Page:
Angus Houston and Stephen Smith have delivered a blaring wake-up call to any Australians who think they still live in a sanctuary of safety at the southern edge of the Earth: you’re living in the past.
To those inside and outside the Australian Defence Force who think business-as-usual will cut it in the future: you’re delusional.
Their message to anyone confused about the biggest threat to Australia’s national security is similarly blunt: it is our largest trading partner, China.
Like a pair of doctors delivering confronting news to an ill patient, the two men tasked with reshaping Australia’s military for the 21st century have opted for admirable candour in their defence strategic review.
Rejecting vague language about rising tensions in the Indo-Pacific, the former defence chief and defence minister call out just one nation – China – for threatening Australia’s core interests.
“China’s military build-up is now the largest and most ambitious of any country since the end of the Second World War,” they write in the declassified version of their review, a slim volume of 110 pages that packs a hefty rhetorical punch.
While crediting China’s rise for boosting the Australian economy, they say: “This build-up is occurring without transparency or reassurance to the Indo-Pacific region of China’s strategic intent.
“China’s assertion of sovereignty over the South China Sea threatens the global rules-based order in the Indo-Pacific in a way that adversely impacts Australia’s national interests.
“China is also engaged in strategic competition in Australia’s near neighbourhood.”
The last time Australia called in an outside expert for a check-up on the health of the military, the verdict was far rosier.
To read Paul Dibb’s landmark 1986 defence review today is to travel back in time to the dying days of the Cold War, an era when Australia could accurately be described as “one of the most secure countries in the world”.
“Australia faces no identifiable military threat and there is every prospect that our favourable security circumstances will continue,” Dibb wrote.
“Global war between the superpowers is most unlikely and provides no basis for planning our force structure.”
Just as Dibb deserved credit for not inflating the threat of war, Smith and Houston should be praised for explaining how the world has radically changed in the past 37 years.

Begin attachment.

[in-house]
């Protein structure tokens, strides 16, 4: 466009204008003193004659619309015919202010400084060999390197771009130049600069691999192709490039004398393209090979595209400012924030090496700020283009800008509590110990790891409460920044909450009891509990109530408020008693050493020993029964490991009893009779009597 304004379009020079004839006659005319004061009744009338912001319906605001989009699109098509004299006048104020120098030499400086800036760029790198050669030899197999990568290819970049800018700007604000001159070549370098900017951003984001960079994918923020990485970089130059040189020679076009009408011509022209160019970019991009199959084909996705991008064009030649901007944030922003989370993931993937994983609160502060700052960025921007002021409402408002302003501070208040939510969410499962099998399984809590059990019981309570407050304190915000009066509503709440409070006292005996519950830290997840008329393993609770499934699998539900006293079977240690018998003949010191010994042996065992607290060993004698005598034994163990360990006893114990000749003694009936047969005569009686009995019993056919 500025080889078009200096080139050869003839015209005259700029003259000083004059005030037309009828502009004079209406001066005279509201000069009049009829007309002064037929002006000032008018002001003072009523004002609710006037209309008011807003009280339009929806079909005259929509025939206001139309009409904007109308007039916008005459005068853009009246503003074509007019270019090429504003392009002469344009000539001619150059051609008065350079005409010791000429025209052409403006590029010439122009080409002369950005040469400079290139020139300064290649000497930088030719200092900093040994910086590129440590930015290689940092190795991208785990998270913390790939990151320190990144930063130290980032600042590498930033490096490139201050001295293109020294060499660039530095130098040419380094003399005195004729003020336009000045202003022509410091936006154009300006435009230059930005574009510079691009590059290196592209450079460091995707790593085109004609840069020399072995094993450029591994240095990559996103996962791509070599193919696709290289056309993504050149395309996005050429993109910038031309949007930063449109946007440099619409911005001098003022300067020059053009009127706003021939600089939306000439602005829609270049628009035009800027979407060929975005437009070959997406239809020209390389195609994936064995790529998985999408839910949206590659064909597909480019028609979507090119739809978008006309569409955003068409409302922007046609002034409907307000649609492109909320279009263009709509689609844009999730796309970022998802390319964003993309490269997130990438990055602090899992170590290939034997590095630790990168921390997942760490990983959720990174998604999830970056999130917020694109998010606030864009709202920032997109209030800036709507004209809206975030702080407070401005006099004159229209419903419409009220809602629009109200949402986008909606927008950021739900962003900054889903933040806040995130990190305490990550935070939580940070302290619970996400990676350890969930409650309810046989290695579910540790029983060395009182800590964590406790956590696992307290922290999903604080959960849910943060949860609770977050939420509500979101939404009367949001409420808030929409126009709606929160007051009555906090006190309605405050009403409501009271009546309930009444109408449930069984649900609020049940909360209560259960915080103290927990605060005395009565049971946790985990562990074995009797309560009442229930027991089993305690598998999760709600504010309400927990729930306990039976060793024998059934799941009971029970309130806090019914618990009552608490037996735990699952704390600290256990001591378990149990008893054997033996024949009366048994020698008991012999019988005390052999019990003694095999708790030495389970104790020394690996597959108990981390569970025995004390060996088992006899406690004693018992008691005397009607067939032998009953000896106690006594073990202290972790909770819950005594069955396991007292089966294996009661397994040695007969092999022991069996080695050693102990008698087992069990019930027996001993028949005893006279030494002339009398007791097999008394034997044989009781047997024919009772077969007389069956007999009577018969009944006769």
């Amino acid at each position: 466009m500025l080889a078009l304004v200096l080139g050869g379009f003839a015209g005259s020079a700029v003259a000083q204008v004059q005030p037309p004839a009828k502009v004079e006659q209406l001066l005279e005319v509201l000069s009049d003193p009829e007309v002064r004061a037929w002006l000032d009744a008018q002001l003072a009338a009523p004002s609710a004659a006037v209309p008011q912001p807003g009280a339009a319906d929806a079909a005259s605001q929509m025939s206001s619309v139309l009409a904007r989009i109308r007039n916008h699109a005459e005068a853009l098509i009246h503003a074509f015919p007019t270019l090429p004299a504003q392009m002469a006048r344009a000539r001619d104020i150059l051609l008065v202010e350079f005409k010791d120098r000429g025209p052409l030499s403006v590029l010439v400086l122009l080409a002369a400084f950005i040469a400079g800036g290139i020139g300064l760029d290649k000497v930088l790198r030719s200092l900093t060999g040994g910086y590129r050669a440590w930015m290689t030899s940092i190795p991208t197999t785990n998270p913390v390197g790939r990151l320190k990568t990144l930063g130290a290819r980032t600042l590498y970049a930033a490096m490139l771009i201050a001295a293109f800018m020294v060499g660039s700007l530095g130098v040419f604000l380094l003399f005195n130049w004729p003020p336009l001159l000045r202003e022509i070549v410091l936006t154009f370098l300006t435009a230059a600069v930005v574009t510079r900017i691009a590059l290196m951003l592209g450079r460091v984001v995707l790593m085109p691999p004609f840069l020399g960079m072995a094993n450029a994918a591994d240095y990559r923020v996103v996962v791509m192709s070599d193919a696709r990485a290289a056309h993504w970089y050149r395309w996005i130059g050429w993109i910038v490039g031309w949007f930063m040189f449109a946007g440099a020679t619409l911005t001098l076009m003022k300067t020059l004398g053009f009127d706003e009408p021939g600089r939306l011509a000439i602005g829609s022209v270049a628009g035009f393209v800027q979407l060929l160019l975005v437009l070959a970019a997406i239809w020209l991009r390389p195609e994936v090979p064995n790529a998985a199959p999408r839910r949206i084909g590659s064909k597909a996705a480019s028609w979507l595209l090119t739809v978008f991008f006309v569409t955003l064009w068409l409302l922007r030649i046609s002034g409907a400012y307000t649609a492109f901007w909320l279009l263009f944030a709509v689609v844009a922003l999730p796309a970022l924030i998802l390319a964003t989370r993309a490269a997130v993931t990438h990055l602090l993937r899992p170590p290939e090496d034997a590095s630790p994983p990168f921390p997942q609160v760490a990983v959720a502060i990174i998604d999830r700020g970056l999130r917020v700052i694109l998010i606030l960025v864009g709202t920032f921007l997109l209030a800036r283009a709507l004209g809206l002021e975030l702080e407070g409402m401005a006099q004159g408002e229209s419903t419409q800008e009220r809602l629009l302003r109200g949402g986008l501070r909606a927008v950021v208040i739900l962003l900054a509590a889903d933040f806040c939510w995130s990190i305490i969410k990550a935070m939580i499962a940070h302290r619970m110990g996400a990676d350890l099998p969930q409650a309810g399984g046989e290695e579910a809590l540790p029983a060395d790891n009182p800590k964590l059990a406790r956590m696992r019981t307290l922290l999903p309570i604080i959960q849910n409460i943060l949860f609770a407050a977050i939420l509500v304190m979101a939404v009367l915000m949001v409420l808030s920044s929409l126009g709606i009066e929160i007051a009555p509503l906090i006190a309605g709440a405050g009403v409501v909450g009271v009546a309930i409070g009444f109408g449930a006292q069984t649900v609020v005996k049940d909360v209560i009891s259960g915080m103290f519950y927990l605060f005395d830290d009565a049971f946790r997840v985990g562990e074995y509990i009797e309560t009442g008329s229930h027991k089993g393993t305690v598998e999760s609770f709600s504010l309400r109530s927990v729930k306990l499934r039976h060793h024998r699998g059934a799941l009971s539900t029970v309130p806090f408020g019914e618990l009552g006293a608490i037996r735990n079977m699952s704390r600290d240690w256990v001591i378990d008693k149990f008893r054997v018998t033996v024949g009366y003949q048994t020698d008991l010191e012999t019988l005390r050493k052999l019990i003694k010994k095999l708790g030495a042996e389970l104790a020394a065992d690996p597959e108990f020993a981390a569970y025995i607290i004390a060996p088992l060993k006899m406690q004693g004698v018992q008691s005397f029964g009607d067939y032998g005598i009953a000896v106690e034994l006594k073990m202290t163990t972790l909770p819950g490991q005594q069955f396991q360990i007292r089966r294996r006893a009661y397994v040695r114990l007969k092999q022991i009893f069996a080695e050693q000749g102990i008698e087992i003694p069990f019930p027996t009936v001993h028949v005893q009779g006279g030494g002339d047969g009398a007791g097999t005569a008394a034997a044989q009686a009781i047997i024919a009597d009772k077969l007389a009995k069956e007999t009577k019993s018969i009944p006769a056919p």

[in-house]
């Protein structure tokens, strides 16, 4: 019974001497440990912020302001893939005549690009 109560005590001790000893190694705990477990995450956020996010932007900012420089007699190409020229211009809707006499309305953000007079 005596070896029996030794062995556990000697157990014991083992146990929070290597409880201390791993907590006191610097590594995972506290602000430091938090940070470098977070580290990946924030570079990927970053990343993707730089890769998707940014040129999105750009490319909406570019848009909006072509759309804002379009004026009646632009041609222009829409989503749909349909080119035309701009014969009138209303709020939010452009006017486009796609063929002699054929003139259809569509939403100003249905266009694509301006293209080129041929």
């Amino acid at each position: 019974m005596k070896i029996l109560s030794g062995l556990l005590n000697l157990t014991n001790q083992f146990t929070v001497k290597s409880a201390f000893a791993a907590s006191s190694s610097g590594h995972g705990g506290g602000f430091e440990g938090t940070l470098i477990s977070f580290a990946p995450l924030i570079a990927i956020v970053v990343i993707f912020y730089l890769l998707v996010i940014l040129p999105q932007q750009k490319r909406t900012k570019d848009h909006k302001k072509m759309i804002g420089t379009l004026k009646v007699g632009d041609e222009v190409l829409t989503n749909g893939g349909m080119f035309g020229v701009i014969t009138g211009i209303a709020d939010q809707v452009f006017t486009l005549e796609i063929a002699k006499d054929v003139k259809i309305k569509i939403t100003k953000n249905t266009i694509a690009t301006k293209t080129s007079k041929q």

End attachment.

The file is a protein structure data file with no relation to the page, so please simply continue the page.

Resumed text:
“Major power competition in our region has the potential to threaten our interests, including the potential for conflict,” they write.
While an outright invasion of the continent remains only a “remote” possibility, they point out that adversaries could seek to disrupt Australia’s crucial trade and supply routes and launch crippling cyberattacks on critical infrastructure assets.
“The rise of the ‘missile age’ in modern warfare, crystallised by the proliferation of long-range precision strike weapons, has radically reduced Australia’s geographic benefits, the comfort of distance and our qualitative regional capability edge,” they state.
They say this will require the nation to adopt an entirely new defence doctrine, abandoning the previous view that Australia faced only low-level threats from a small or middle power.
The classified version of Smith and Houston’s review – which has been kept secret from the public but is shaping the government’s thinking – is believed to go into even more explicit detail about China, including examining how Australia could be drawn into a potential war over Taiwan.
But while the review’s diagnoses are striking, the remedies being administered to revive the military so far lack the same sense of scale and urgency.
The government has made some tough calls: most notably by slashing the number of new infantry fighting vehicles from 450 to 129, a move that had been fiercely resisted by the army’s leadership.
But other big decisions have been kicked down the road, reflecting the fast pace of Smith and Houston’s eight-month review.
A separate review on the navy’s surface fleet will report back later this year with possible recommendations to cut expensive frigates and patrol vessels.
Similarly, a new two-yearly national defence strategy, to be launched next year, will provide a “comprehensive outline of defence policy, planning, capabilities and resourcing” – exactly what had been expected from Smith and Houston’s document.
The strategic review has made a powerful case for a transformation of the nation’s military to respond to the rise of a more belligerent China. It’s now up to the government to deliver the tough medicine required to turn their vision into reality.
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